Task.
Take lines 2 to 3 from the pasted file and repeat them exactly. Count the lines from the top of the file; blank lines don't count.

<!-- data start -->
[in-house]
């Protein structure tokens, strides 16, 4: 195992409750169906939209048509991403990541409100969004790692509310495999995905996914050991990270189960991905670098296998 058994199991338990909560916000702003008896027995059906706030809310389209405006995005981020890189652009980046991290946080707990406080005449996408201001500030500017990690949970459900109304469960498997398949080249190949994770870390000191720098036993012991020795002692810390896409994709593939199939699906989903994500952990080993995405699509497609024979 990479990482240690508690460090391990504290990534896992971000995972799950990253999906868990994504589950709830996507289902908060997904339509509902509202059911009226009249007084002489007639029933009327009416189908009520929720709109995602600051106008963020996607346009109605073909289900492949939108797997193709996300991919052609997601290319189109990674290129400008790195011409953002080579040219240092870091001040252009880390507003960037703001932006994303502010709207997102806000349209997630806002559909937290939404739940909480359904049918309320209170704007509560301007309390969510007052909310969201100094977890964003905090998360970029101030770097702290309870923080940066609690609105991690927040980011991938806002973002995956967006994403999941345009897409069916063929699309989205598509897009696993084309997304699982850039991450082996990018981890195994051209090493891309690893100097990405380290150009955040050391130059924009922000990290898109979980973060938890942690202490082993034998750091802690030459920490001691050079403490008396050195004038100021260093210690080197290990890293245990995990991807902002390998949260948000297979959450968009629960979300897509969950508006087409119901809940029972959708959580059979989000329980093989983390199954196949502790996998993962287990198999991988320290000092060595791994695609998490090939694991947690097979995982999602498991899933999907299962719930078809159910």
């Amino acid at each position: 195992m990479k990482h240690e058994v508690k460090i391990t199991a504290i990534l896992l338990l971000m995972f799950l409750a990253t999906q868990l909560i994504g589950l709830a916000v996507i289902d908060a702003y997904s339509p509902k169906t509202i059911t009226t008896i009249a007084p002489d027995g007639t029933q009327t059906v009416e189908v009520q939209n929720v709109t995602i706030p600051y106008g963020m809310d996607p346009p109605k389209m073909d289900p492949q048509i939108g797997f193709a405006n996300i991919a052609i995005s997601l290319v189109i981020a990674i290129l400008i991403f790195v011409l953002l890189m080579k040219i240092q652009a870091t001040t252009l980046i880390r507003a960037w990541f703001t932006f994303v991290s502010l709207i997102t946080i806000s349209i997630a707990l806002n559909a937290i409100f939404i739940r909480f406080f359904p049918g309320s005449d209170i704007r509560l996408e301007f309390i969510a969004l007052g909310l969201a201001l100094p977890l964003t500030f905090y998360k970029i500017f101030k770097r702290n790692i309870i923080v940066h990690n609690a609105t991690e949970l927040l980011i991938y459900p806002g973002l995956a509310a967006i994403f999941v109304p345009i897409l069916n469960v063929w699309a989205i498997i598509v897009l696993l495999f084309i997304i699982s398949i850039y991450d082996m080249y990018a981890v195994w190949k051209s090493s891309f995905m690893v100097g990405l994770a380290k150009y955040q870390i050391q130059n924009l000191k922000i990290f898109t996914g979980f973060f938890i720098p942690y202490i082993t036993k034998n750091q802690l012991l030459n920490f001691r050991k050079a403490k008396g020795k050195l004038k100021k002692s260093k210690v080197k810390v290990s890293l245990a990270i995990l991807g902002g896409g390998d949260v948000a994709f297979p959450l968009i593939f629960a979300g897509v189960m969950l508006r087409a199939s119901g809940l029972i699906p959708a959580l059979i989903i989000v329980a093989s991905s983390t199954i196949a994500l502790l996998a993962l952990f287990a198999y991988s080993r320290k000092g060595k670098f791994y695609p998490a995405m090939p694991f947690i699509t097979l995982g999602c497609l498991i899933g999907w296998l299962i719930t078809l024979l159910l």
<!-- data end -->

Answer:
């Protein structure tokens, strides 16, 4: 195992409750169906939209048509991403990541409100969004790692509310495999995905996914050991990270189960991905670098296998 058994199991338990909560916000702003008896027995059906706030809310389209405006995005981020890189652009980046991290946080707990406080005449996408201001500030500017990690949970459900109304469960498997398949080249190949994770870390000191720098036993012991020795002692810390896409994709593939199939699906989903994500952990080993995405699509497609024979 990479990482240690508690460090391990504290990534896992971000995972799950990253999906868990994504589950709830996507289902908060997904339509509902509202059911009226009249007084002489007639029933009327009416189908009520929720709109995602600051106008963020996607346009109605073909289900492949939108797997193709996300991919052609997601290319189109990674290129400008790195011409953002080579040219240092870091001040252009880390507003960037703001932006994303502010709207997102806000349209997630806002559909937290939404739940909480359904049918309320209170704007509560301007309390969510007052909310969201100094977890964003905090998360970029101030770097702290309870923080940066609690609105991690927040980011991938806002973002995956967006994403999941345009897409069916063929699309989205598509897009696993084309997304699982850039991450082996990018981890195994051209090493891309690893100097990405380290150009955040050391130059924009922000990290898109979980973060938890942690202490082993034998750091802690030459920490001691050079403490008396050195004038100021260093210690080197290990890293245990995990991807902002390998949260948000297979959450968009629960979300897509969950508006087409119901809940029972959708959580059979989000329980093989983390199954196949502790996998993962287990198999991988320290000092060595791994695609998490090939694991947690097979995982999602498991899933999907299962719930078809159910």
């Amino acid at each position: 195992m990479k990482h240690e058994v508690k460090i391990t199991a504290i990534l896992l338990l971000m995972f799950l409750a990253t999906q868990l909560i994504g589950l709830a916000v996507i289902d908060a702003y997904s339509p509902k169906t509202i059911t009226t008896i009249a007084p002489d027995g007639t029933q009327t059906v009416e189908v009520q939209n929720v709109t995602i706030p600051y106008g963020m809310d996607p346009p109605k389209m073909d289900p492949q048509i939108g797997f193709a405006n996300i991919a052609i995005s997601l290319v189109i981020a990674i290129l400008i991403f790195v011409l953002l890189m080579k040219i240092q652009a870091t001040t252009l980046i880390r507003a960037w990541f703001t932006f994303v991290s502010l709207i997102t946080i806000s349209i997630a707990l806002n559909a937290i409100f939404i739940r909480f406080f359904p049918g309320s005449d209170i704007r509560l996408e301007f309390i969510a969004l007052g909310l969201a201001l100094p977890l964003t500030f905090y998360k970029i500017f101030k770097r702290n790692i309870i923080v940066h990690n609690a609105t991690e949970l927040l980011i991938y459900p806002g973002l995956a509310a967006i994403f999941v109304p345009i897409l069916n469960v063929w699309a989205i498997i598509v897009l696993l495999f084309i997304i699982s398949i850039y991450d082996m080249y990018a981890v195994w190949k051209s090493s891309f995905m690893v100097g990405l994770a380290k150009y955040q870390i050391q130059n924009l000191k922000i990290f898109t996914g979980f973060f938890i720098p942690y202490i082993t036993k034998n750091q802690l012991l030459n920490f001691r050991k050079a403490k008396g020795k050195l004038k100021k002692s260093k210690v080197k810390v290990s890293l245990a990270i995990l991807g902002g896409g390998d949260v948000a994709f297979p959450l968009i593939f629960a979300g897509v189960m969950l508006r087409a199939s119901g809940l029972i699906p959708a959580l059979i989903i989000v329980a093989s991905s983390t199954i196949a994500l502790l996998a993962l952990f287990a198999y991988s080993r320290k000092g060595k670098f791994y695609p998490a995405m090939p694991f947690i699509t097979l995982g999602c497609l498991i899933g999907w296998l299962i719930t078809l024979l159910l």